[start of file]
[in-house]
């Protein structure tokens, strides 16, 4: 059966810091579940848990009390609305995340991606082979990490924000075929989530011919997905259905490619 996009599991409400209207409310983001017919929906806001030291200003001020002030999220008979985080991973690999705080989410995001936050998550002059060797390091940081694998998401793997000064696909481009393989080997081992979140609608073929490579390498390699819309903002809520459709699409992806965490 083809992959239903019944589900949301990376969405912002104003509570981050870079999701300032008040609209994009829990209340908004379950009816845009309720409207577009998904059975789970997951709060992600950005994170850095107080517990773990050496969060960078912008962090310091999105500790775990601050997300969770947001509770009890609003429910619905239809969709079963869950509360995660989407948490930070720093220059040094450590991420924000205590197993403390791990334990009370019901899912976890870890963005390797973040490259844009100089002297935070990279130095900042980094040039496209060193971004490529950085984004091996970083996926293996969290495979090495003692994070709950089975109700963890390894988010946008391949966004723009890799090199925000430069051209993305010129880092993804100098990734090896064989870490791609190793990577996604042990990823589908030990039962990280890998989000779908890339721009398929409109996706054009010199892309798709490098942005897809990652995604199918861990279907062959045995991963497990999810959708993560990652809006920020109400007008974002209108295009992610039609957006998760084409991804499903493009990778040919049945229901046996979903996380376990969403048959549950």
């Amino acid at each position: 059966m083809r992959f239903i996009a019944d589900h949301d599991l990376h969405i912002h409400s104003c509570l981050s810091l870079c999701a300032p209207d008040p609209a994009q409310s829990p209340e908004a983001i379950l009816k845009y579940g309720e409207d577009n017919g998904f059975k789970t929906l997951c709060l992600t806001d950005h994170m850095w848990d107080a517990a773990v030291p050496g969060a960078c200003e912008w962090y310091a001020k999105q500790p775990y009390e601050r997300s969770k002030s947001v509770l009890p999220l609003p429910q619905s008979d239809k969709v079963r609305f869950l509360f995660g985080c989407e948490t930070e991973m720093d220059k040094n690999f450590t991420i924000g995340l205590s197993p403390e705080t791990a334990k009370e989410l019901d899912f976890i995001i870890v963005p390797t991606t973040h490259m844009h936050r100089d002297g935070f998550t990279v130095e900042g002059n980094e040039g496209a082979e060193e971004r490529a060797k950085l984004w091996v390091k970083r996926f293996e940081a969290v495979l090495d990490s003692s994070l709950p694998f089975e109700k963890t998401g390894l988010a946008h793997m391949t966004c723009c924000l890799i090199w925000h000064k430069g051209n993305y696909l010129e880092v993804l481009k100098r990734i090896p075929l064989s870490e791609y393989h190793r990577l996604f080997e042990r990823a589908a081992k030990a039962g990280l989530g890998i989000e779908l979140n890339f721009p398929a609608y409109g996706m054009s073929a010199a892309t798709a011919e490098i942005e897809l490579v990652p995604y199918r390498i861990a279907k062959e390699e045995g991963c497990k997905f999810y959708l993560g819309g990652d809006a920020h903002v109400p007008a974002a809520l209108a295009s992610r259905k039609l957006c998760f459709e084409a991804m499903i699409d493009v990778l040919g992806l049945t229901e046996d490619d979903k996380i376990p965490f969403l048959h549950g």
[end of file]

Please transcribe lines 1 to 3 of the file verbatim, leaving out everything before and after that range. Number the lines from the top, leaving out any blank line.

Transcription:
[in-house]
């Protein structure tokens, strides 16, 4: 059966810091579940848990009390609305995340991606082979990490924000075929989530011919997905259905490619 996009599991409400209207409310983001017919929906806001030291200003001020002030999220008979985080991973690999705080989410995001936050998550002059060797390091940081694998998401793997000064696909481009393989080997081992979140609608073929490579390498390699819309903002809520459709699409992806965490 083809992959239903019944589900949301990376969405912002104003509570981050870079999701300032008040609209994009829990209340908004379950009816845009309720409207577009998904059975789970997951709060992600950005994170850095107080517990773990050496969060960078912008962090310091999105500790775990601050997300969770947001509770009890609003429910619905239809969709079963869950509360995660989407948490930070720093220059040094450590991420924000205590197993403390791990334990009370019901899912976890870890963005390797973040490259844009100089002297935070990279130095900042980094040039496209060193971004490529950085984004091996970083996926293996969290495979090495003692994070709950089975109700963890390894988010946008391949966004723009890799090199925000430069051209993305010129880092993804100098990734090896064989870490791609190793990577996604042990990823589908030990039962990280890998989000779908890339721009398929409109996706054009010199892309798709490098942005897809990652995604199918861990279907062959045995991963497990999810959708993560990652809006920020109400007008974002209108295009992610039609957006998760084409991804499903493009990778040919049945229901046996979903996380376990969403048959549950």
């Amino acid at each position: 059966m083809r992959f239903i996009a019944d589900h949301d599991l990376h969405i912002h409400s104003c509570l981050s810091l870079c999701a300032p209207d008040p609209a994009q409310s829990p209340e908004a983001i379950l009816k845009y579940g309720e409207d577009n017919g998904f059975k789970t929906l997951c709060l992600t806001d950005h994170m850095w848990d107080a517990a773990v030291p050496g969060a960078c200003e912008w962090y310091a001020k999105q500790p775990y009390e601050r997300s969770k002030s947001v509770l009890p999220l609003p429910q619905s008979d239809k969709v079963r609305f869950l509360f995660g985080c989407e948490t930070e991973m720093d220059k040094n690999f450590t991420i924000g995340l205590s197993p403390e705080t791990a334990k009370e989410l019901d899912f976890i995001i870890v963005p390797t991606t973040h490259m844009h936050r100089d002297g935070f998550t990279v130095e900042g002059n980094e040039g496209a082979e060193e971004r490529a060797k950085l984004w091996v390091k970083r996926f293996e940081a969290v495979l090495d990490s003692s994070l709950p694998f089975e109700k963890t998401g390894l988010a946008h793997m391949t966004c723009c924000l890799i090199w925000h000064k430069g051209n993305y696909l010129e880092v993804l481009k100098r990734i090896p075929l064989s870490e791609y393989h190793r990577l996604f080997e042990r990823a589908a081992k030990a039962g990280l989530g890998i989000e779908l979140n890339f721009p398929a609608y409109g996706m054009s073929a010199a892309t798709a011919e490098i942005e897809l490579v990652p995604y199918r390498i861990a279907k062959e390699e045995g991963c497990k997905f999810y959708l993560g819309g990652d809006a920020h903002v109400p007008a974002a809520l209108a295009s992610r259905k039609l957006c998760f459709e084409a991804m499903i699409d493009v990778l040919g992806l049945t229901e046996d490619d979903k996380i376990p965490f969403l048959h549950g």